Week Eleven- First Swim Lesson
“You don’t know how to swim?”
“I understand the concept of it. I simply have yet to execute the process.”
I was weary of using that explanation year after year. (The same is true for riding a bike, but bicycles are expensive and they get flats and I like hiking instead.) When I was around age nine or so, we went to visit our favorite cousins. Our cousins had a pool in their backyard. They were informed that I did not know how to swim. They tried to teach me to float. My immediate family is not skilled at floating. (None of us would label ourselves as “swimmers”.) Of all the things I want to try or learn this year, becoming a swimmer has always been on the top of my list.
I do not fear drowning. I simply dislike the thought of having water up my nose or in my eyes. I have been using the bathtub to curb those qualms. Dipping my head low enough to get water in them, exhaling when I turn my head sideways; you get the idea. Also, let it be said that swim goggles are a cheap investment that are worth every penny.
It also does not hurt that my instructor is delightful. She already tried to give me a bicycle lesson once, so she knows how embarrassing I think my shortcomings are. She has done her share of triathlons, so swimming is an area that she excels at. When you are trying to keep your mind off of tense muscles and water in your lungs, I find it helps to have a comforting sight and friend to aim towards.
The first lesson was me trying to feel comfortable. Most days I still feel self-conscious walking around with no shirt. My body resists the idea of submerging everything below water. And floating? Turns out, years later, I still lack any obvious floating skills. In short, not a lot was accomplished. However, I never expected to learn everything in one lesson. Nor did my friend expect it of me. So we will keep at it.
(Lesson two was a bit better. But still not dignified. “Push off!” And after my two-foot thrust, I began to sink. “Try pulling yourself forward with your arms!” I did, as my feet touched the bottom of the three-foot pool. “Hold onto the edge and kick your feet out behind you. Now let go!” Kicked me feet, felt fine, and then, surprise surprise; sinking kicked in. Not the kind of kick we were hoping for. Just keep swimming, just keep swimming…)
Happily she likes being in the water and has missed it. The opportunity to see each other and catch up is a happy result. Sometimes good things come from slow learners. (Though I could do without swallowing so much water.)
Week Twelve- Radio Play
I am a sucker for the Golden Age of Radio. (This remains, now and again, a media blog after all.) So when I heard that a theatre I volunteer for was performing one as a fundraiser? Well color me intrigued. I quickly let them know that I would be happy to volunteer. I wanted to relive the glory of yesteryear through a live performance.
As I said last time, just because I attempt to do something each week, does not mean that I will succeed. For one thing, I was coat checking. And let me tell you, everyone had a coat that night. Coats all over the place. Then there were those that saw there was a coat check after they had passed the coat check station so they were trying to add theirs to the stack while I was already trying to clear the hangers for the three new coats someone had just handed me. It was hardly an I Love Lucy scenario. Though I would say they kept me busy for a while.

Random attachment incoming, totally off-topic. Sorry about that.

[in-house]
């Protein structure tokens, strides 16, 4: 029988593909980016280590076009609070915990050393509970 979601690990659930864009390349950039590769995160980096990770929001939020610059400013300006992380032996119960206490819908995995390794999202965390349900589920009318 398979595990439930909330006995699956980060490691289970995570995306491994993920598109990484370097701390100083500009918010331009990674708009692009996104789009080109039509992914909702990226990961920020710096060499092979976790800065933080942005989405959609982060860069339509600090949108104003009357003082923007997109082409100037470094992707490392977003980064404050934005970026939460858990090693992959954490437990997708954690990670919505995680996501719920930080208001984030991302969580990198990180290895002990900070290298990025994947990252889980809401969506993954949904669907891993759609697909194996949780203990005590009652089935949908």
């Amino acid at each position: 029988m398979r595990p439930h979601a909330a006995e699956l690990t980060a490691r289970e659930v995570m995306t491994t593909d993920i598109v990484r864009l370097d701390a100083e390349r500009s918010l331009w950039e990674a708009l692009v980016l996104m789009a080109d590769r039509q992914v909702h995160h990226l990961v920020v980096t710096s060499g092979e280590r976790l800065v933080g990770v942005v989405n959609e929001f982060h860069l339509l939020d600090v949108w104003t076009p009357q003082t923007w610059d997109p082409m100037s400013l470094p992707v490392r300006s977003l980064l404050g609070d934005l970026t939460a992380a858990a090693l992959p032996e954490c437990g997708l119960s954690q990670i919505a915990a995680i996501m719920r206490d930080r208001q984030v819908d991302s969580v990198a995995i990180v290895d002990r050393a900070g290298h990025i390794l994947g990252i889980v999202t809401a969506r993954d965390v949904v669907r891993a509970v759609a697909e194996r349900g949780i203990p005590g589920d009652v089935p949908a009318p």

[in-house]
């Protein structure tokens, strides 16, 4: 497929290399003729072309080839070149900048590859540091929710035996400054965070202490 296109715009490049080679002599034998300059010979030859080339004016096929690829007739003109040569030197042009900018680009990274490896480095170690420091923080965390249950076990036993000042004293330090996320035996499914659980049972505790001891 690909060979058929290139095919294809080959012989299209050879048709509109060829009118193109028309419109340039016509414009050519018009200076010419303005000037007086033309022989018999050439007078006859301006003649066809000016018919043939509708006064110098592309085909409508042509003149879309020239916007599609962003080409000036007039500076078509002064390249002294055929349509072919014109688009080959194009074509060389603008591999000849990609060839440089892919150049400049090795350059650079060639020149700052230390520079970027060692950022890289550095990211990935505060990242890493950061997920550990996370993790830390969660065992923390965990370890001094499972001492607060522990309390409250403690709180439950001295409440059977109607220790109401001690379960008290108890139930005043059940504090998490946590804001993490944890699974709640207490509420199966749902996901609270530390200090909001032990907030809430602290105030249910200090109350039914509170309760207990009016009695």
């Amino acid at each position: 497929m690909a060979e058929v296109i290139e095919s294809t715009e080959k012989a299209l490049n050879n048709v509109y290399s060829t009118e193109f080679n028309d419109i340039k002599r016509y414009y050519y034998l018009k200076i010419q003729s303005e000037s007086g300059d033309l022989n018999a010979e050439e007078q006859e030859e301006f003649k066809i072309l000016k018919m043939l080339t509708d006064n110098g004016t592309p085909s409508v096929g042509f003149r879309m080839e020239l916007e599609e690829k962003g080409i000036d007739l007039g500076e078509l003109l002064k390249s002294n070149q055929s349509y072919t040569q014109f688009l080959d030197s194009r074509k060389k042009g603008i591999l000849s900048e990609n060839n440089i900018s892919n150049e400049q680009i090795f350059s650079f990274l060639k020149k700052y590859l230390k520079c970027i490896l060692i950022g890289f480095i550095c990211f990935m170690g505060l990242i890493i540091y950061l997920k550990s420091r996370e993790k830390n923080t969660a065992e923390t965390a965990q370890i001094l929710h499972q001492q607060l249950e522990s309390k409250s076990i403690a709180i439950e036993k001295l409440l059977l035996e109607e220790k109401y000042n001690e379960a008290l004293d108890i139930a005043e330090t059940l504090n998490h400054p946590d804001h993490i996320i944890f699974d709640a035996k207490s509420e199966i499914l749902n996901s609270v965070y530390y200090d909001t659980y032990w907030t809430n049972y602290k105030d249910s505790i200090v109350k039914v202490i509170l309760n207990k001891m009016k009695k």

Twelve or so minutes past the hour, I more or less gave up on catching the act. (We all know theatres have latecomers. ‘tis a fact of life.) I would have preferred to be there, watching from within the theatre. However there is a monitor in the lobby that people can watch. After the proceedings were underway, I joined half a dozen staff members that were strewn about. We tried to take in the show while catering rushed back and forth with full trays and carts.
It turned out that the “cast” was made up of local celebrities. An author, a weather forecaster, some board members; the emphasis was not on bringing actors on stage. The emcee is a rather notable actor, but I admit to some disappointment.
I get it. I do. You want to bring in figureheads from the community. Should they happen to invite some spending-inclined friends with them, swell. The goal was to raise their profile and their income. The other six shows of the year can show of their ability to draw in skilled actors.
However my goal was not to see a group of people read pages off a script. My goal had been to see a group of actors invoke a performance style that had not been popular for almost eighty years. My expectations were not quite in line with what I saw on the screen. Perhaps my experience would have been different if I had been watching it unfold on stage. But it was already past my bedtime, I had worked my shift at work beforehand and had completed my volunteer shift. I was ready to go home.
Perhaps I only like radio for its nostalgia. Maybe I like having the finished product piped into my headphones but I find the actual act of a row of chairs and microphones boring? I am not sure. I still think the theatre-going public would enjoy professionals displaying their craft. However, I am not the one calling the shots; I am the one assisting those that do. I may be a purist who wants his radio dramas to play out a certain way. Oh well. I am not about to make waves.
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